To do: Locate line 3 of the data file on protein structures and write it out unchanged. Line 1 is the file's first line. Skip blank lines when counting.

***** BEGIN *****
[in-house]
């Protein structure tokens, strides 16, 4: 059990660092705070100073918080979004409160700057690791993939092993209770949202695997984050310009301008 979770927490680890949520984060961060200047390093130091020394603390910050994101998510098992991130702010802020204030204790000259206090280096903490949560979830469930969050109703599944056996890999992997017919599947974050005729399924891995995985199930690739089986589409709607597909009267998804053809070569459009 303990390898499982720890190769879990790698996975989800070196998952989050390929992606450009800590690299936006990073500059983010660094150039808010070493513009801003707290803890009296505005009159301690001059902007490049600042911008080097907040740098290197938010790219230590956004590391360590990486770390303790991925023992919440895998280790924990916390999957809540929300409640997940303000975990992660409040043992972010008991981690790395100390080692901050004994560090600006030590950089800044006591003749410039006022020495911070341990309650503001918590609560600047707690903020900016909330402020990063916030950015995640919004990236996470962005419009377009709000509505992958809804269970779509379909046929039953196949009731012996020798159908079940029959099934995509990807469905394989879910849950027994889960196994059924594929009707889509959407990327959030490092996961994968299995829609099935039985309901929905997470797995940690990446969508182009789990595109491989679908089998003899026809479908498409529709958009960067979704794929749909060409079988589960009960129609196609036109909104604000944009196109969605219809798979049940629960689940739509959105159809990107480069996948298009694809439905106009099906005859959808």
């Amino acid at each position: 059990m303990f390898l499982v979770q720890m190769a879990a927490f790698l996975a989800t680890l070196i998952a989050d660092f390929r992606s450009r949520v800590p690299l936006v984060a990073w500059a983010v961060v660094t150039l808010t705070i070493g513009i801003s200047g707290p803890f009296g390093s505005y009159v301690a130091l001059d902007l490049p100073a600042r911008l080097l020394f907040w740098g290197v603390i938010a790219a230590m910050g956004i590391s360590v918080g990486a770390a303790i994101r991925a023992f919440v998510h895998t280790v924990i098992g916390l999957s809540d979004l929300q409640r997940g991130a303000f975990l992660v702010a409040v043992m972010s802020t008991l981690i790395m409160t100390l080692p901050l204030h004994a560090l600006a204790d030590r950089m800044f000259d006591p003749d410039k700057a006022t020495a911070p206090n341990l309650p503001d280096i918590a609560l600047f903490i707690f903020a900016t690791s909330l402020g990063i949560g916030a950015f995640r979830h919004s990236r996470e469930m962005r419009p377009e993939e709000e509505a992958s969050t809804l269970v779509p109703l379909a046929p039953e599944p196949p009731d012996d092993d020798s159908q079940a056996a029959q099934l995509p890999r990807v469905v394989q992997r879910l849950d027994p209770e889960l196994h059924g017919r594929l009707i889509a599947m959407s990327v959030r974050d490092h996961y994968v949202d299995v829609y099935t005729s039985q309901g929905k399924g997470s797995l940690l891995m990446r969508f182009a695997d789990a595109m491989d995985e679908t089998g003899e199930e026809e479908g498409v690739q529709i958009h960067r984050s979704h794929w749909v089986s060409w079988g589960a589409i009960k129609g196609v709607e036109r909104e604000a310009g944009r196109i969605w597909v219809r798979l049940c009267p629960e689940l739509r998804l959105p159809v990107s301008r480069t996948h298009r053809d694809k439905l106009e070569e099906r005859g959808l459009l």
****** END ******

């Amino acid at each position: 059990m303990f390898l499982v979770q720890m190769a879990a927490f790698l996975a989800t680890l070196i998952a989050d660092f390929r992606s450009r949520v800590p690299l936006v984060a990073w500059a983010v961060v660094t150039l808010t705070i070493g513009i801003s200047g707290p803890f009296g390093s505005y009159v301690a130091l001059d902007l490049p100073a600042r911008l080097l020394f907040w740098g290197v603390i938010a790219a230590m910050g956004i590391s360590v918080g990486a770390a303790i994101r991925a023992f919440v998510h895998t280790v924990i098992g916390l999957s809540d979004l929300q409640r997940g991130a303000f975990l992660v702010a409040v043992m972010s802020t008991l981690i790395m409160t100390l080692p901050l204030h004994a560090l600006a204790d030590r950089m800044f000259d006591p003749d410039k700057a006022t020495a911070p206090n341990l309650p503001d280096i918590a609560l600047f903490i707690f903020a900016t690791s909330l402020g990063i949560g916030a950015f995640r979830h919004s990236r996470e469930m962005r419009p377009e993939e709000e509505a992958s969050t809804l269970v779509p109703l379909a046929p039953e599944p196949p009731d012996d092993d020798s159908q079940a056996a029959q099934l995509p890999r990807v469905v394989q992997r879910l849950d027994p209770e889960l196994h059924g017919r594929l009707i889509a599947m959407s990327v959030r974050d490092h996961y994968v949202d299995v829609y099935t005729s039985q309901g929905k399924g997470s797995l940690l891995m990446r969508f182009a695997d789990a595109m491989d995985e679908t089998g003899e199930e026809e479908g498409v690739q529709i958009h960067r984050s979704h794929w749909v089986s060409w079988g589960a589409i009960k129609g196609v709607e036109r909104e604000a310009g944009r196109i969605w597909v219809r798979l049940c009267p629960e689940l739509r998804l959105p159809v990107s301008r480069t996948h298009r053809d694809k439905l106009e070569e099906r005859g959808l459009l």